18. An imaging arrangement according to claim 14 wherein the optical immersion lens arrangement is thermally decoupled from the detector array.
Description

This application is the U.S. national phase of international application PCT/GB02/01896 filed 22 Apr. 2002 which designated the U.S.

The present invention relates to a mm-wave imager suitable for imaging terrestrial scenes, and particularly but not exclusively to a passive mm-wave imager. By “passive” is meant that it is not necessary to illuminate the scene with mm radiation.

Passive mm-wave imaging is a potentially important technology for security applications, such as for detecting concealed weapons in airports and border crossings. Passive mm-wave imaging of terrestrial scenes is also of use in aircraft and helicopters as flying or landing aids.

For many such applications, passive mm-wave imagers must be able to generate real time images with a temperature resolution of less than 0.5 K at acceptable cost and without overly clumsy equipment. Because of noise considerations it is necessary to integrate the signal at each pixel for a significant time, so that to achieve an acceptable performance (for example frames of at least 104 pixels at a 20 Hz frame rate) requires the use of a large number of independent detector channels, and a typical state of the art mm-wave imager will require more than 100 detectors. Regardless of whether the image is electronically or mechanically scanned, it is necessary to provide a relatively large number of independent outputs from any imaging array if real time images with useful temperature resolution are to be obtained, and such a large number of outputs is not easily obtained from electronically scanned arrays. Furthermore, if heterodyne detectors are used in a focal plane array, then a means must be provided to read out all the elements of a large array.

Detection schemes for astronomical passive mm-wave imaging employ heterodyne detection by low temperature superconductor tunnel junction quasiparticle mixers. This means that each detector is supplied with a local oscillator signal which is mixed with the noise signal from the astronomical scene being observed to produce a noise output at a relatively low intermediate frequency (IF). In astronomy, it is usually desired to isolate a particular narrow band of the signal, in which case the IF is spectrally analysed.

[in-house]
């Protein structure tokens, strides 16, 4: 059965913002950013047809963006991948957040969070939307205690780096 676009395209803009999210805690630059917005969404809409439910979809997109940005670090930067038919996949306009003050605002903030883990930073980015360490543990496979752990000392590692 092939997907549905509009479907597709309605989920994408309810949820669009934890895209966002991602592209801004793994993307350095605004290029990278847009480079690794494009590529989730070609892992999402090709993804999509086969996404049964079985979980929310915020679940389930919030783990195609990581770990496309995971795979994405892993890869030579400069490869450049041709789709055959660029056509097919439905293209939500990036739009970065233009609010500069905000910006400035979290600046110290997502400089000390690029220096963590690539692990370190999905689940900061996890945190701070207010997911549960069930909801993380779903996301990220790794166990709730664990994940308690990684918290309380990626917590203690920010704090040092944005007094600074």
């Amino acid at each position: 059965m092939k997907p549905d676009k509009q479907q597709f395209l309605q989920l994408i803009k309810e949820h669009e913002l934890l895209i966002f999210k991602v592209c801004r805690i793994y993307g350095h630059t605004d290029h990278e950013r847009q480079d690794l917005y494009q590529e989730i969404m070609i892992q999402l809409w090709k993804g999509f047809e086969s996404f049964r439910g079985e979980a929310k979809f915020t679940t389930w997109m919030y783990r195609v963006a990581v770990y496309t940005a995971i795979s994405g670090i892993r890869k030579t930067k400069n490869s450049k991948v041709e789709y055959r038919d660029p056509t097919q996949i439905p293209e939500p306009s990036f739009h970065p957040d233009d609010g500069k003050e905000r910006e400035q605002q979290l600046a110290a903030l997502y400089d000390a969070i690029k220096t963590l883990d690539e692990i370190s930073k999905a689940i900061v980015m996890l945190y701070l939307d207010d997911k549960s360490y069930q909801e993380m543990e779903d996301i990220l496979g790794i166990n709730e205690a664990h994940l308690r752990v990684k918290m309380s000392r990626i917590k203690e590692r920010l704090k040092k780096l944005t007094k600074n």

An example of a superconducting receiver array suitable for spectral radio astronomy and aeronomy applications is described by V P Koshelets et al in “Integrated Superconducting Receivers”, Supercond. Sci. Technol. 13 (2000) R532-R69″ to --R53-R69. The complexity associated with heterodyne detection can be gauged from the circuit shown in FIG. 14 thereof. If a large number of such detectors were to be used, their output would have to be rectified to near DC, as it is not practical to read out a large number of signals each with many GHz of bandwidth. If the signal were simply rectified, both amplitude and phase noise of the local oscillator would appear in the output, and it is likely that the amplitude noise of the flux flow oscillator is much larger than the phase noise studied by Koshelets et al. Eliminating this would require still more complex circuitry at each pixel. Operation in a mode that would allow a large number of detectors to image a terrestrial scene is thus neither the objective addressed by Koshelets et al., nor could it be achieved in a straightforward way using their circuits. These disadvantages apply to heterodyne detection schemes in general, and not only to the implementation of Koshelets et al. By contrast, as will be described hereafter, the present invention uses direct (video) detection, i.e. the output is essentially a varying dc signal. This facilitates the fabrication and read out of large arrays of detectors.